I understand the appeal of the Expendables concept and why people (including myself) have flocked to it time and time again. The undeniable reality, however, is that the films have never lived up to the concept, and I doubt they ever can. I can see how there are those who still enjoy it, but I’ve become numb and indifferent after three mediocre efforts. I think my wife summed up my sentiments best with her one-word review when I asked her what she thought of it: “Whatever.”

2 stars out of 5

Mega Catch-up Movie Blitz (Part 4)

Puss in Boots (2011)

Like just about everyone else, I laughed at the adorable cat from the Shrek movies the first time I him on screen. He was a fantastic character — so undeniably cute but also extremely self-assured and a bit of a ladies man. The potential for laughs was high.

And so it was not unexpected that the cat, Puss in Boots, got his own spin-off movie given that the Shrek franchise has been beaten to death with repetition. I knew before I watched this film that it was going to have a lot of obstacles to overcome – after all, a little bit of the cat is sweet, but will too much of him be a bore?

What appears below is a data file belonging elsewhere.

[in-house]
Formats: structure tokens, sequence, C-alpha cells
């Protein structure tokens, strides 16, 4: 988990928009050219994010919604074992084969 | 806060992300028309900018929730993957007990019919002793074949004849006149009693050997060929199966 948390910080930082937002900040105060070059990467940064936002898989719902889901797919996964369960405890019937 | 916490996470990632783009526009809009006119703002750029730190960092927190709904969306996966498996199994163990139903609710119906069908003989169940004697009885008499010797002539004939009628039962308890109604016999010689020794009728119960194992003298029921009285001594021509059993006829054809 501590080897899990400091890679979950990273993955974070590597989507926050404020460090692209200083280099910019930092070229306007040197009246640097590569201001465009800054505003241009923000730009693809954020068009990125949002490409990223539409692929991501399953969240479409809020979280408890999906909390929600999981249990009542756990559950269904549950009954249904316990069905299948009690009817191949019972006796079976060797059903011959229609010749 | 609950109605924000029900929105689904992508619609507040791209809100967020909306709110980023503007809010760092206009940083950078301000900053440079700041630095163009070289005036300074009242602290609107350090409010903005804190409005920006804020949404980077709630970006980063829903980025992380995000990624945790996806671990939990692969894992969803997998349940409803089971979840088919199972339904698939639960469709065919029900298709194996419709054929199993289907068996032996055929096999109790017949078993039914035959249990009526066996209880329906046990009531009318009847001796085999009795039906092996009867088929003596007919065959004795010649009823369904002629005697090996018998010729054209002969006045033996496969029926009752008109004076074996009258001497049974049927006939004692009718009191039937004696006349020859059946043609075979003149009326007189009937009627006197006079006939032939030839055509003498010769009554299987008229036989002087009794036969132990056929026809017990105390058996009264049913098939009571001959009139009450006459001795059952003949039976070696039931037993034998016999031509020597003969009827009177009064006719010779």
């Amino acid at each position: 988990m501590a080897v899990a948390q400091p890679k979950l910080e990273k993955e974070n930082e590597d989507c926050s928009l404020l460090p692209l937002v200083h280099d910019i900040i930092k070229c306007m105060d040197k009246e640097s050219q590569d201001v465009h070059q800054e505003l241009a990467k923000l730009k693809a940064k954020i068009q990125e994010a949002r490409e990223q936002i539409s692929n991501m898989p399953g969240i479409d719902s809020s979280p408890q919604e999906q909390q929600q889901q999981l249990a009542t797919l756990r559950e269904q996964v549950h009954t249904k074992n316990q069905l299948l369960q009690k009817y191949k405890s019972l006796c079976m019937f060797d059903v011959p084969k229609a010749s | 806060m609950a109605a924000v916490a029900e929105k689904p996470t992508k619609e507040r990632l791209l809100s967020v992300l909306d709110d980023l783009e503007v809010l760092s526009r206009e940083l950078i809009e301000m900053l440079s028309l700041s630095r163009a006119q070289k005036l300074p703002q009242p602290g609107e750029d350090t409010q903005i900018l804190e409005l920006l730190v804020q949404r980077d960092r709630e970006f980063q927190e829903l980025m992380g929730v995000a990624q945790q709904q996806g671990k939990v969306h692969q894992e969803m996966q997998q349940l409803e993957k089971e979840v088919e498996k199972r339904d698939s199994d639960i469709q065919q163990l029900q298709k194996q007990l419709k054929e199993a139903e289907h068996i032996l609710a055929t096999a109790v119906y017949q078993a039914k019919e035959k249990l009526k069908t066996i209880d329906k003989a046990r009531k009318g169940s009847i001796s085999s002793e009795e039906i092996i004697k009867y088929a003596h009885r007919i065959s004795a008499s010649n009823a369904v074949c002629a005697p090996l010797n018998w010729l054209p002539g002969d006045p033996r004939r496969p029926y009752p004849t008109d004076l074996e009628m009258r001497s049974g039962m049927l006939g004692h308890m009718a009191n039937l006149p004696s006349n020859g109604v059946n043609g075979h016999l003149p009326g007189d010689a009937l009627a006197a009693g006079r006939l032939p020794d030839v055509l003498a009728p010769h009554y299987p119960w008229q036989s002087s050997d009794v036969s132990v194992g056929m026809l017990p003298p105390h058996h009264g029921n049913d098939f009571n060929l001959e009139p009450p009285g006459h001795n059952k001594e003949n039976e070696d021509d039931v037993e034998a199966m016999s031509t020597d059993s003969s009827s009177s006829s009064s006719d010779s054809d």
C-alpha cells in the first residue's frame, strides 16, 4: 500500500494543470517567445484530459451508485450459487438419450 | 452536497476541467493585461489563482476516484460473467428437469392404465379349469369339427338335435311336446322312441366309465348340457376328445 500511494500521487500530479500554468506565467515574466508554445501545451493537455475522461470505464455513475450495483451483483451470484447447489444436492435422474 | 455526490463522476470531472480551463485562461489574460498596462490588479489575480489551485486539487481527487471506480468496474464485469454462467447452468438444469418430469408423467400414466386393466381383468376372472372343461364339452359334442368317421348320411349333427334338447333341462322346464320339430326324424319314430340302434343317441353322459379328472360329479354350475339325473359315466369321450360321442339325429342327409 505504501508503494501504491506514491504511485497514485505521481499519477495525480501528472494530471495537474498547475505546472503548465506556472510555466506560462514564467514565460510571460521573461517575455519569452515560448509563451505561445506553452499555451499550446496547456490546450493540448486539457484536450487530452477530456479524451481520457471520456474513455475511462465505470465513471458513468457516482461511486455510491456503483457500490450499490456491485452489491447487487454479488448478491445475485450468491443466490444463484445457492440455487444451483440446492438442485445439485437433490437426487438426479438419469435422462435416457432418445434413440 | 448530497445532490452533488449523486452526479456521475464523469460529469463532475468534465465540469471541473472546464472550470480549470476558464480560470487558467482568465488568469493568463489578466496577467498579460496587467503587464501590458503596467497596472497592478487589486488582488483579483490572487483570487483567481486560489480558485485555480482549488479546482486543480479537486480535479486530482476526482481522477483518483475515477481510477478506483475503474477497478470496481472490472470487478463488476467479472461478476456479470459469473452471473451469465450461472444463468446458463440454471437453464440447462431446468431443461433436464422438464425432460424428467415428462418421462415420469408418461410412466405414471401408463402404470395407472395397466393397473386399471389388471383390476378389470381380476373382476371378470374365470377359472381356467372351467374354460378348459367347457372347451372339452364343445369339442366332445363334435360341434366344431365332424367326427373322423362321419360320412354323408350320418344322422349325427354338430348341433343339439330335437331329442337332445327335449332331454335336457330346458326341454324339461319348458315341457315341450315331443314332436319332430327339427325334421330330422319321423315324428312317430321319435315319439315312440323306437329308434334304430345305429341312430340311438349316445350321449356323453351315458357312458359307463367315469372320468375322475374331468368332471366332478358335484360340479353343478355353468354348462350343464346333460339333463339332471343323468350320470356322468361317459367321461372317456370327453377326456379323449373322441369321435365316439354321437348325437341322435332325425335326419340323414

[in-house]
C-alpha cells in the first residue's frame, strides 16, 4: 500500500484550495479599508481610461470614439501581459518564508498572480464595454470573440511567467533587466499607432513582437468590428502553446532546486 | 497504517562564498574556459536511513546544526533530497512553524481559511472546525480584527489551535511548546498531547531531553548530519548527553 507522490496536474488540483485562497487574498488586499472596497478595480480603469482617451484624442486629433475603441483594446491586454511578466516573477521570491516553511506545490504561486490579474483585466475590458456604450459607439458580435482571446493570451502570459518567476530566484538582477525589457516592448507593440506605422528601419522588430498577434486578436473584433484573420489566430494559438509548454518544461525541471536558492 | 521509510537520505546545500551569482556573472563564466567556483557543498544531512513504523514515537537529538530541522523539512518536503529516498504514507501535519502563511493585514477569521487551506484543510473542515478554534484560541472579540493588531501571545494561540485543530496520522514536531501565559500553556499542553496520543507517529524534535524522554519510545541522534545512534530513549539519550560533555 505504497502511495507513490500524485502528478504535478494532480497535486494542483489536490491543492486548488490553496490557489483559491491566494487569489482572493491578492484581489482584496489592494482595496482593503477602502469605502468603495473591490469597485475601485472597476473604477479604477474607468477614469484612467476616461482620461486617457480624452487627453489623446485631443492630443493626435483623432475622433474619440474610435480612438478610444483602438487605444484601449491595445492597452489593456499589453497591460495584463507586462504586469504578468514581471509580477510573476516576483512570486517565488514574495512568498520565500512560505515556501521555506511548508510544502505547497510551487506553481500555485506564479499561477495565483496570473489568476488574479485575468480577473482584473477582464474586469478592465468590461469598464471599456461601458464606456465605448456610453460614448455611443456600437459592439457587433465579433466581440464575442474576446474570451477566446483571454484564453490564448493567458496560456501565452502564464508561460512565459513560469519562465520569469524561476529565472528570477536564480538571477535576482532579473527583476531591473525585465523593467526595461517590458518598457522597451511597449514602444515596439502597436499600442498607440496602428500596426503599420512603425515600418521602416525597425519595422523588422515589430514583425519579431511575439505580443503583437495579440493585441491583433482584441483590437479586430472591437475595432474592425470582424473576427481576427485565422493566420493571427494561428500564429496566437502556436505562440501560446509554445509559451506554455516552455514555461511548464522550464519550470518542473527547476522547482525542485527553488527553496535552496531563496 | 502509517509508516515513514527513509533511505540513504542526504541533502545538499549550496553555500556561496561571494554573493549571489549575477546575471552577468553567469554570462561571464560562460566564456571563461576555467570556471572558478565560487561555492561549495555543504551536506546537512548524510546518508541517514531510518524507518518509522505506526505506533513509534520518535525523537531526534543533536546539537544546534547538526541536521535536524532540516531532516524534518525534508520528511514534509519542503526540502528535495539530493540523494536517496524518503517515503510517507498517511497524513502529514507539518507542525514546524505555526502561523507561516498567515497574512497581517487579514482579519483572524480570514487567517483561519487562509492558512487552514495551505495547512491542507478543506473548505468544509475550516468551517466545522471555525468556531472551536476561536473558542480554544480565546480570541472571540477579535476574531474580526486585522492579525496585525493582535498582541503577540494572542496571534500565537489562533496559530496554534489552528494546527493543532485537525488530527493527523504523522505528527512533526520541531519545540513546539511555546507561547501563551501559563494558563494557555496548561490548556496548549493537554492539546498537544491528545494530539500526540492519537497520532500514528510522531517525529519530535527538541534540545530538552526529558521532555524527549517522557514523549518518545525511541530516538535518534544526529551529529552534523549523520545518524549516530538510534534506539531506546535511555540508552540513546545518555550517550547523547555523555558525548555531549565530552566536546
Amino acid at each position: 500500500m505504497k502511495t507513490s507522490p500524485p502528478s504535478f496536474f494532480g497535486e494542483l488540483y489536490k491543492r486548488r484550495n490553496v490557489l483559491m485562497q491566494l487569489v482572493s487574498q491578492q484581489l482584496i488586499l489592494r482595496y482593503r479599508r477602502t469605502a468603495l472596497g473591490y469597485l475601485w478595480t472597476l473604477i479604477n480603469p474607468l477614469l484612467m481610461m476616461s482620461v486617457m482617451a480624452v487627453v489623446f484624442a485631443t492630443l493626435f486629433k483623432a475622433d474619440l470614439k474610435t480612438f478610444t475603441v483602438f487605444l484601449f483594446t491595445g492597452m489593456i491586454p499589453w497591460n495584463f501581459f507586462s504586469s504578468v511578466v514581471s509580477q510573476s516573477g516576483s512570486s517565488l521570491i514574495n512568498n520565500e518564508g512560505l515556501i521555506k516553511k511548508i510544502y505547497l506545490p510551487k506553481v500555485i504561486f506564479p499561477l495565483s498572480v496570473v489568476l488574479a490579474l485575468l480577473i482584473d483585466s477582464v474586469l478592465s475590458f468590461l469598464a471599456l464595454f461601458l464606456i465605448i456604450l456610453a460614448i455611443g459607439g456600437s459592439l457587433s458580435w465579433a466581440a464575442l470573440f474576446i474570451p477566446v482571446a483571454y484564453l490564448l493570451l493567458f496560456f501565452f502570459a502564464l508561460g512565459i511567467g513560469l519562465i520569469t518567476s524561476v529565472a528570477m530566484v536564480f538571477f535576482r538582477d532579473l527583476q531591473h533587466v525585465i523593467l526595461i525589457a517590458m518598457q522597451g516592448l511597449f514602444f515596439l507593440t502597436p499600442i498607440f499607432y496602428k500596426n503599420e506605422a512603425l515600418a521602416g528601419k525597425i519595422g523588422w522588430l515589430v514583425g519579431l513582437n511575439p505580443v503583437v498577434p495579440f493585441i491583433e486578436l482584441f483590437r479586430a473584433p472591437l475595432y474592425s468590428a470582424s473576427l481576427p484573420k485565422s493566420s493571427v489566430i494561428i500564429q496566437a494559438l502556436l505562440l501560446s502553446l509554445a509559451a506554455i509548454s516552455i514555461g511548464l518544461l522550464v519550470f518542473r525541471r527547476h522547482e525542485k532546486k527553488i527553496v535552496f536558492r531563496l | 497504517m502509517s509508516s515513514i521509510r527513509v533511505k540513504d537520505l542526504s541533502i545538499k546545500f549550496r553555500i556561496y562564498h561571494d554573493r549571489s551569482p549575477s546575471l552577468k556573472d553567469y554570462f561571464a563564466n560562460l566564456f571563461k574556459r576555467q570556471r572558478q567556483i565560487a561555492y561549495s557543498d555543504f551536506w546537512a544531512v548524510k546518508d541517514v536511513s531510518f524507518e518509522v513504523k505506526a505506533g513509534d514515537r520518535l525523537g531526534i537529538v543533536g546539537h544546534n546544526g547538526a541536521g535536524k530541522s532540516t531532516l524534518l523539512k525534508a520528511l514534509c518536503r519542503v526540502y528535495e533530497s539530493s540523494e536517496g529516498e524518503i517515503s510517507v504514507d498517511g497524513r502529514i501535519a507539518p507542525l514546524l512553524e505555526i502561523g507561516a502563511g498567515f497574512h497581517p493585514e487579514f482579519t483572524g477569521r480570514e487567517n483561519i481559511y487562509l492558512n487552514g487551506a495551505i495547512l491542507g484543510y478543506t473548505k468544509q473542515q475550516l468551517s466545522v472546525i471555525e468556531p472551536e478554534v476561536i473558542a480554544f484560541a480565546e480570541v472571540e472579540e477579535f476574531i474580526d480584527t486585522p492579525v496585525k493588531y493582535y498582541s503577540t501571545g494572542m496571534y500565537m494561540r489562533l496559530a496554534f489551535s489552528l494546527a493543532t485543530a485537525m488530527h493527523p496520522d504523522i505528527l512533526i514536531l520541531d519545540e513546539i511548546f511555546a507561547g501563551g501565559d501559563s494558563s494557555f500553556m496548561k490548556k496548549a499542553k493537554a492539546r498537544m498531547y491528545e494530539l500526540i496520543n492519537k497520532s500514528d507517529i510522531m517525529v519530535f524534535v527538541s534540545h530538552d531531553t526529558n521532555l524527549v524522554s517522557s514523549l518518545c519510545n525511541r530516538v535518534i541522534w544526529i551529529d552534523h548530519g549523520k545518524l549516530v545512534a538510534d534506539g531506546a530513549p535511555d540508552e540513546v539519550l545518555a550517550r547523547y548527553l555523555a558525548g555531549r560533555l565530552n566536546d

Fortunately, while it was nothing special or groundbreaking, Puss in Boots was not a failure. It pulled all the kitty jokes out of the bag in a witty, light-hearted manner that is pleasing to both kids and adults alike, and I found myself laughing out loud to a lot of them. Antonio Banderas, who voices Puss, is charming as the surprisingly kind-hearted hero, and Salma Hayek was also solid as love interest Kitty Softpaws. Very different though to the first time these two were on screen together in Desperado, the film that launched Hayek’s career.